In 2013, I started in the actuarial department at Delta Lloyd Life. When Financial Risk Management separated from the department, I moved with it. Since Delta Lloyd and Nationale-Nederlanden joined forces, I’ve been working in Rotterdam as a financial risk manager for Nationale-Nederlanden’s life business. I’m actually a technical business consultant, but I’ve now nearly finished my training to become a qualified actuary, which has been facilitated entirely by my employer.
It’s no coincidence that I found myself working for a large financial services provider. Before 2013, I worked at a number of smaller companies, but after a couple of years, I found that I was looking to expand or deepen my knowledge. It was more difficult to do this at these small employers. I knew that I wanted to pursue a career in the actuarial or risk management field and that I wanted to stay with an employer for longer, so a large company with opportunities for progression was a logical step.
Risk management essentially means ensuring that the business is in good financial shape. I work in what is referred to as the second-line risk management team. We keep track of and monitor the financial policy and advise on it. This means working with my colleagues on such things as the Solvency II report, which has to be delivered quarterly. We test how much capital we need to hold to withstand financial risks, such as a stock market crash.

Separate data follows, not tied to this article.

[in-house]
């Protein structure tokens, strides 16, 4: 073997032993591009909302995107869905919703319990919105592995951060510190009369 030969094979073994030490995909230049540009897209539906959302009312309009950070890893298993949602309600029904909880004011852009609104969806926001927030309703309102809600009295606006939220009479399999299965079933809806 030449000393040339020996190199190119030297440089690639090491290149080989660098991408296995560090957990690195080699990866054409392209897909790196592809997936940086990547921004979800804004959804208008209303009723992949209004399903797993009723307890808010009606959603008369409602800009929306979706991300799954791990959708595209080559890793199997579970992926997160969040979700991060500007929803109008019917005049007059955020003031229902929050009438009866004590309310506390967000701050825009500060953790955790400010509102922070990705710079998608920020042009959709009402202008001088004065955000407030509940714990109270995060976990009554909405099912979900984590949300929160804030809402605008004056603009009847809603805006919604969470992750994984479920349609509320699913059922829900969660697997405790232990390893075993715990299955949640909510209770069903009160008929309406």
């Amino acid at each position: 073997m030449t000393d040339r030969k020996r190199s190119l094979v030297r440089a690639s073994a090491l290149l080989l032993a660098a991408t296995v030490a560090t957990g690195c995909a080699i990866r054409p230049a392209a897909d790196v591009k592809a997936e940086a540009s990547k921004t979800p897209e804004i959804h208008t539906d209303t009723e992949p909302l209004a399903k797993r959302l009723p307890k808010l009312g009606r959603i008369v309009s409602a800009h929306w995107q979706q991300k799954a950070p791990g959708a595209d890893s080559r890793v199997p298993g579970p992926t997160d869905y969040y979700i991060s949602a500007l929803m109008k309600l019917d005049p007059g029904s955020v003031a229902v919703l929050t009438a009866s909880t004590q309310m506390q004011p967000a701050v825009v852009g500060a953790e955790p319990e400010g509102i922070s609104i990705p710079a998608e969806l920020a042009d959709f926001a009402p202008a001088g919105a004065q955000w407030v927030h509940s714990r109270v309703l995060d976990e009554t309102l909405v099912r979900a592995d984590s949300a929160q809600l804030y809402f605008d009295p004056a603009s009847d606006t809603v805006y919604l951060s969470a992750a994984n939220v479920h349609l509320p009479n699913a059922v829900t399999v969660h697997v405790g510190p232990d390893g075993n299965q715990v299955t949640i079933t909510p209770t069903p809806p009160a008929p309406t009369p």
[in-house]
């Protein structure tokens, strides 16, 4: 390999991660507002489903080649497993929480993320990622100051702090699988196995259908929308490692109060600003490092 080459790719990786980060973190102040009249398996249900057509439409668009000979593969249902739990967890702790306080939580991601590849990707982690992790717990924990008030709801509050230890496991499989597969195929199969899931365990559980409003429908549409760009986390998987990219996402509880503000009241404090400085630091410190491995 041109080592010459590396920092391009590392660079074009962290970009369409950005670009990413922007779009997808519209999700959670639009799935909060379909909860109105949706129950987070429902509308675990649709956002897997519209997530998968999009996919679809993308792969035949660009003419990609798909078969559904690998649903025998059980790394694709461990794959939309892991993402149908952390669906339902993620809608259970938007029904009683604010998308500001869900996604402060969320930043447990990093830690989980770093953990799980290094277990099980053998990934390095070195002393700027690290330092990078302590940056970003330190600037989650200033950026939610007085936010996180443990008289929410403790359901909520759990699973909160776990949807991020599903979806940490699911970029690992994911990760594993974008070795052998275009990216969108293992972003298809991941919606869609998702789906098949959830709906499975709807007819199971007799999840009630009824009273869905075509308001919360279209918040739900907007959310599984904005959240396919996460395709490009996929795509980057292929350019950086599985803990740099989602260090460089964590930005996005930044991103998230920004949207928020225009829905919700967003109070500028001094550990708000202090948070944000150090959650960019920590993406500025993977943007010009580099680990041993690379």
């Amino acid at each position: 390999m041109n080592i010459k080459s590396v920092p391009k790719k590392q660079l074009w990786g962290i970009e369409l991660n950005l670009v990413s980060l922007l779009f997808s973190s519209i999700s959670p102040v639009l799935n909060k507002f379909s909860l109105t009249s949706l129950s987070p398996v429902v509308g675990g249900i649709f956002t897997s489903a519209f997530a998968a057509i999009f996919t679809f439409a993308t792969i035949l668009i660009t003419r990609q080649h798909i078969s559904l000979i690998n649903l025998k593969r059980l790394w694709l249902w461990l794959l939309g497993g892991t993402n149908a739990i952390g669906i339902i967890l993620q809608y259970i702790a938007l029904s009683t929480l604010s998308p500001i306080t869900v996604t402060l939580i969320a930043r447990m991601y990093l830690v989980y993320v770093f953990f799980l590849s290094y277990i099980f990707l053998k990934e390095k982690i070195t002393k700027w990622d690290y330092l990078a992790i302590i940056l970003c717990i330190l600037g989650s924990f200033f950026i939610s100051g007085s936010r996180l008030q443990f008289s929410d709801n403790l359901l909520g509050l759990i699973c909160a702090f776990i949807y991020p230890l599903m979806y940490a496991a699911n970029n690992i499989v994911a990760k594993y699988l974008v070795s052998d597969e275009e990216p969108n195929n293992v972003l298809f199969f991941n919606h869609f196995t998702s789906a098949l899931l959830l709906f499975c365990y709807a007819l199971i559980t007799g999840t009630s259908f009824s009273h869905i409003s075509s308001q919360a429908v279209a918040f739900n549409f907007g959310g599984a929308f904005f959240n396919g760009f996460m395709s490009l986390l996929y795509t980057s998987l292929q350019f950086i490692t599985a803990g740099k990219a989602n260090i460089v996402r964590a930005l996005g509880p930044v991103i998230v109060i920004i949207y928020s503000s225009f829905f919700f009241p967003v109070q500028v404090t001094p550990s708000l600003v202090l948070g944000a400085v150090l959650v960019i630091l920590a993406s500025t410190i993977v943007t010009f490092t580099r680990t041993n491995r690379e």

In the past few months I’ve been working on the implementation of the so-called partial internal model, which we use to measure risks. Nationale-Nederlanden was already working with its own model that had been approved by De Nederlandsche Bank. I and my colleagues, including some from other disciplines, introduced aspects of this model at Delta Lloyd Life. It’s a large and enjoyable project, because I was able to draw on many individual elements of what I had learnt during my studies and build a bridge between theory and practice.
I’m also involved in advice and policy relating to specific risks, such as the inflation risk. For example, some pension contracts commit to increasing the pension benefits of members in line with inflation. This is how the pension retains its value. As an insurer, we bear the risk that we have to pay out more if inflation rises. We have to measure and manage this risk of course. It’s a complex and challenging risk.
And there are countless other risk challenges at Nationale-Nederlanden. If you look at the developments on the financial markets, you see that we’re currently experiencing a longer period of low interest rates and subdued returns on certain investments. As a financial service provider, we aim for an optimum return. At the same time, the risks must be and must remain manageable. The tension between return and risk is fascinating.
At Nationale-Nederlanden I really have the opportunity to express myself. I work with figures and also get to study alongside my work. You’re given a lot of independence here, so that you can set your own path. Working in a team with professional colleagues means that we can help each other and learn a lot from each other. This happens in an informal, open culture, in which you’re free to say what’s on your mind, and you’re listened to. That’s why I enjoy my work so much.
Tom van Beek
Financial Risk Manager, Nationale-Nederlanden